Parliament to go ahead with hearing that may see Kempton Park chief magistrate fired
Judy van Schalkwyk was first accused of abuse of power in 2013
Parliament has decided to go ahead with processing a report that may result in Kempton Park chief magistrate Judy van Schalkwyk being fired.
Van Schalkwyk got into hot water with the Magistrates Commission in 2013, when her colleagues laid complaints against her. She was accused of abuse of power, which included:
- attending to personal business during working hours;
- borrowing money from subordinates;
- gambling during working hours; and
- asking a magistrate to drive her to a casino at 10am.
Her case dragged on for years after she initially took the matter to court. She subsequently lost in all attempts, including in her appeals. She has since been found guilty by the commission, which has recommended that she be removed from office.
During the sitting of parliament's justice and correctional services portfolio committee, MPs heard that Van Schalkwyk did not want them to continue with hearing her matter because she had taken her case on review.
But MPs agreed to go ahead with the matter anyway because Van Schalkwyk, in her application, does not seek relief against justice and correctional service minister Ronald Lamola.
The commission's ethics committee chairperson, advocate Cassim Moosa, had initially told MPs that with the pending case it might be in the interests of justice to allow the review to conclude. He said there were technical matters at play.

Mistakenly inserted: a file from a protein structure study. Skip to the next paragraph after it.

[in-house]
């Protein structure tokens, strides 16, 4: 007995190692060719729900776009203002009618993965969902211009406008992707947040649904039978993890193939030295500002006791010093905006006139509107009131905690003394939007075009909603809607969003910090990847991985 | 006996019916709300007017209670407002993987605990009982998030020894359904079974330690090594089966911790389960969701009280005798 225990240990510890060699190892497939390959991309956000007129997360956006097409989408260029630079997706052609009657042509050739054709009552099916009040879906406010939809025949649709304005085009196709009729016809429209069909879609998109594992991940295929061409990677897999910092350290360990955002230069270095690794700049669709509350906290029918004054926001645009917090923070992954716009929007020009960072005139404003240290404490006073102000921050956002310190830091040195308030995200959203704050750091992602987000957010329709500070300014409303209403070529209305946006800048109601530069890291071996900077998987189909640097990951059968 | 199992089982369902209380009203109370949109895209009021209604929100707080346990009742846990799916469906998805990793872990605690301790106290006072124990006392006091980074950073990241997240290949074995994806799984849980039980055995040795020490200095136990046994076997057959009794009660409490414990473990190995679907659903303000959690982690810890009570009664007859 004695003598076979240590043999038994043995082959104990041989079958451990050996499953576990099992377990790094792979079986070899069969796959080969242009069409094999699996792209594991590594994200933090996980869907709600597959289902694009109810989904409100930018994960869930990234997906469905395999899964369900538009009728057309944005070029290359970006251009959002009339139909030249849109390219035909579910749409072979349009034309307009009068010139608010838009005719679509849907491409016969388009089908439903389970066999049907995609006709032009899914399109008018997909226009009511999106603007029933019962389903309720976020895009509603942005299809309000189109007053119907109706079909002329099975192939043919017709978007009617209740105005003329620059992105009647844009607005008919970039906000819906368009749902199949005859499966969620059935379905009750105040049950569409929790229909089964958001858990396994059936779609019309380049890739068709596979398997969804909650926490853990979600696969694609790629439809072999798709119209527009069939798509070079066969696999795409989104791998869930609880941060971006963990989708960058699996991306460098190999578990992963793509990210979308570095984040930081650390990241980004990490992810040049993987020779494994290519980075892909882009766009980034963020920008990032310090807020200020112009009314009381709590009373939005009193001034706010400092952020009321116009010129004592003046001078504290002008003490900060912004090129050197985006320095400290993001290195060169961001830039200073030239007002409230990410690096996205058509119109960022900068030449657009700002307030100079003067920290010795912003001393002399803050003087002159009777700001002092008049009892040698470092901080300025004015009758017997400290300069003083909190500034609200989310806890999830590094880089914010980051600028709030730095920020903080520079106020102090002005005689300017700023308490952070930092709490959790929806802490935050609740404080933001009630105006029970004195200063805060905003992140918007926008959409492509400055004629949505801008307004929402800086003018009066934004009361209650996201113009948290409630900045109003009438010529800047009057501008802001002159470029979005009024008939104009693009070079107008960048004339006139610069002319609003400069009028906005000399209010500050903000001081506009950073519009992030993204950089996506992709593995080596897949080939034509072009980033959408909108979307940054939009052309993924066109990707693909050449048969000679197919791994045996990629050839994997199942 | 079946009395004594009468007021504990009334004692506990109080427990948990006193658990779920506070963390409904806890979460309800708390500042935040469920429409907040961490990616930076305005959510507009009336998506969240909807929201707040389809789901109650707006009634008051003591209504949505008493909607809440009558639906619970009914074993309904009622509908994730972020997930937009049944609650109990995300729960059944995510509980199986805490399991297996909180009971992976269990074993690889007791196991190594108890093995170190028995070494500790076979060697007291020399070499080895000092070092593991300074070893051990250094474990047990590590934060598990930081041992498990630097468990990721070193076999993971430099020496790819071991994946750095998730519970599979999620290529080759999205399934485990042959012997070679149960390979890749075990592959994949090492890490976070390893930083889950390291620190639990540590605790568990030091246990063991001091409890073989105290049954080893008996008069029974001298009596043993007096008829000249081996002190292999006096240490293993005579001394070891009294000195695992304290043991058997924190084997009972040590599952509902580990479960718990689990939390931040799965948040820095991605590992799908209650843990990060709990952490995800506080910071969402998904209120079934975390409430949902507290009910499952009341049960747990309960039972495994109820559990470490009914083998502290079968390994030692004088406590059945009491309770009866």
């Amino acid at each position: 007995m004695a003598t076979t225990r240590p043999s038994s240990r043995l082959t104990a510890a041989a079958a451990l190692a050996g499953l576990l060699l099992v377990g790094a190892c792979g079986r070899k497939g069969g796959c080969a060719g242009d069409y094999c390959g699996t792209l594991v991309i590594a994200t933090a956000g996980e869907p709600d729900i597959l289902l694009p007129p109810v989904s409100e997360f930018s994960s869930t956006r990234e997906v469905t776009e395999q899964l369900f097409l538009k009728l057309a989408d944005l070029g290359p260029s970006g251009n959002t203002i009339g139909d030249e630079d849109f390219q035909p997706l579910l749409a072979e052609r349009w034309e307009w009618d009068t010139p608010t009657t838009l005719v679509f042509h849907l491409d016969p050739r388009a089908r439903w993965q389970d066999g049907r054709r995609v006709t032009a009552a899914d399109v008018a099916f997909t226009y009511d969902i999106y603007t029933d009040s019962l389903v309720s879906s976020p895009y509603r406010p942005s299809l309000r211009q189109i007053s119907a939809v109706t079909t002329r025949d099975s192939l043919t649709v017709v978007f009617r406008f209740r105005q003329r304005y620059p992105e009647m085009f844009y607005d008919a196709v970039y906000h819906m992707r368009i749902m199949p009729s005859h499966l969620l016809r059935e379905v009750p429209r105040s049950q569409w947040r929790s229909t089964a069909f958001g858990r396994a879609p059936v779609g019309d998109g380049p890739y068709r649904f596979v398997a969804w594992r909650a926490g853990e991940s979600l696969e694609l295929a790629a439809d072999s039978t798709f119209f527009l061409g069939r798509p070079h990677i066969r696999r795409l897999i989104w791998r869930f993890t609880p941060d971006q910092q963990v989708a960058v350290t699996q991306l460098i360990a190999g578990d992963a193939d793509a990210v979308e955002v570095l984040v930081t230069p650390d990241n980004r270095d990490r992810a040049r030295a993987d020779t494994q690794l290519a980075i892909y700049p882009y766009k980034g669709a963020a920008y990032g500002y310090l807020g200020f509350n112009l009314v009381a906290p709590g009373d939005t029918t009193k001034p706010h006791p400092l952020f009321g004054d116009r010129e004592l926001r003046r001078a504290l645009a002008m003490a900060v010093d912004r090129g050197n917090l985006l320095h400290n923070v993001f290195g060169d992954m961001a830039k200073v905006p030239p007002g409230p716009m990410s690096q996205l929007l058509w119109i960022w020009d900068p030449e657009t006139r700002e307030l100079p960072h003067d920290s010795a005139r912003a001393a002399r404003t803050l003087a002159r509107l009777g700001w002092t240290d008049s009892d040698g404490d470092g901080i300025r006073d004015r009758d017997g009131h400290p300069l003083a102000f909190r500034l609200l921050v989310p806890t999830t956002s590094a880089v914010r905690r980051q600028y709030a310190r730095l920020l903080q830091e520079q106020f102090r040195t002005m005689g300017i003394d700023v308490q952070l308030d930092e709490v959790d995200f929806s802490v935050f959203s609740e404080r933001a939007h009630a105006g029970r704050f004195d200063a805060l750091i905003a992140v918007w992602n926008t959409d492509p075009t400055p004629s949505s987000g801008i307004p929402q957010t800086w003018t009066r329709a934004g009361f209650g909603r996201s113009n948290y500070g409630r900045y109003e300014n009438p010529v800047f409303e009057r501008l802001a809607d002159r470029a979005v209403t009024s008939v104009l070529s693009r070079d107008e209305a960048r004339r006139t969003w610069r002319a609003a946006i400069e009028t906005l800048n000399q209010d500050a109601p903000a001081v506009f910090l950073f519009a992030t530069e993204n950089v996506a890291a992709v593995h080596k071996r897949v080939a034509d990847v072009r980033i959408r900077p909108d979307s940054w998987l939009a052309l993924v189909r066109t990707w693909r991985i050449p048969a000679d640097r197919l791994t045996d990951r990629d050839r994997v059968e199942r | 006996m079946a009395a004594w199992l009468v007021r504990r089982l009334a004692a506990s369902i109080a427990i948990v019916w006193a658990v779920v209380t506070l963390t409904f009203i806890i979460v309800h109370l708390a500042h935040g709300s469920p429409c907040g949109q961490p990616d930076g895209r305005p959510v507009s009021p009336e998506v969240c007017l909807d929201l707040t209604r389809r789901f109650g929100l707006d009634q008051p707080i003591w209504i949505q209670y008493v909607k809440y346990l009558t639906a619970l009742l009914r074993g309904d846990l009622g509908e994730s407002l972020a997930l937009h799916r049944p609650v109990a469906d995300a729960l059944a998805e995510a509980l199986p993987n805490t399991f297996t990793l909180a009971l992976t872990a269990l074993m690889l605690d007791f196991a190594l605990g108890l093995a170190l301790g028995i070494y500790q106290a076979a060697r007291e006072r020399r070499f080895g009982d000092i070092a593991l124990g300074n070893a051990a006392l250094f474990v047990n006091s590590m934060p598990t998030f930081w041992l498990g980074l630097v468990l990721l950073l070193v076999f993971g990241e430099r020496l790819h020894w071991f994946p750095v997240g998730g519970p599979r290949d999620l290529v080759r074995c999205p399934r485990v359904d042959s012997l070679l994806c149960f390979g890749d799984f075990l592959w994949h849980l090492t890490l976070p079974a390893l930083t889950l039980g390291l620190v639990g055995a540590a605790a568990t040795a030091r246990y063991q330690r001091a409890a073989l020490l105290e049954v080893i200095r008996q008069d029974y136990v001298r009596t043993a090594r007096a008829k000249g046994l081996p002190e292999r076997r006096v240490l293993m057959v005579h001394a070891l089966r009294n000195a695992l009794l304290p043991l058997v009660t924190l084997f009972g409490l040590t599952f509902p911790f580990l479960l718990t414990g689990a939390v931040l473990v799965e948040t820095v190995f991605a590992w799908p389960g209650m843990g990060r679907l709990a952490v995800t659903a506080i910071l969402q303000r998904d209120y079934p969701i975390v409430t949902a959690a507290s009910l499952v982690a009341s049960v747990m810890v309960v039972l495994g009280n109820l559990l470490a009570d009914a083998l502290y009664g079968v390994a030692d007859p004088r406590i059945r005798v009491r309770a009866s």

Moosa said the question over whether to proceed was, pending the outcome of the review, whether Van Schalkwyk would have “had a fair opportunity to have ventilated whatever difficulties and challenges that she may have had in a review proceeding”.
But, he said, the fact that there was no relief being sought against the minister, the committee “can proceed in terms to take a decision regarding the recommendation of the minister”.
Lamola had supported the decision of the Magistrates Commission.
Ultimately, MPs did not want to delay the committee hearing the matter and decided to set it down for September 9.
DA MP Werner Horn was the first to motivate against the postponement, saying legal advice from parliament indicated there was nothing preventing the committee from proceeding with such a case if there was no court order stopping it.
He was supported by ANC MP Richard Dyantyi, who said he was of the view that as things were, nothing prevented parliament from proceeding.
“One is very allergic to anything that postpones a matter when you have no reason to do that,” said Dyantyi.
MPs pointed out that during this period Kempton Park was operating under an acting chief magistrate, meaning that Van Schalkwyk's colleagues had to carry an extra workload.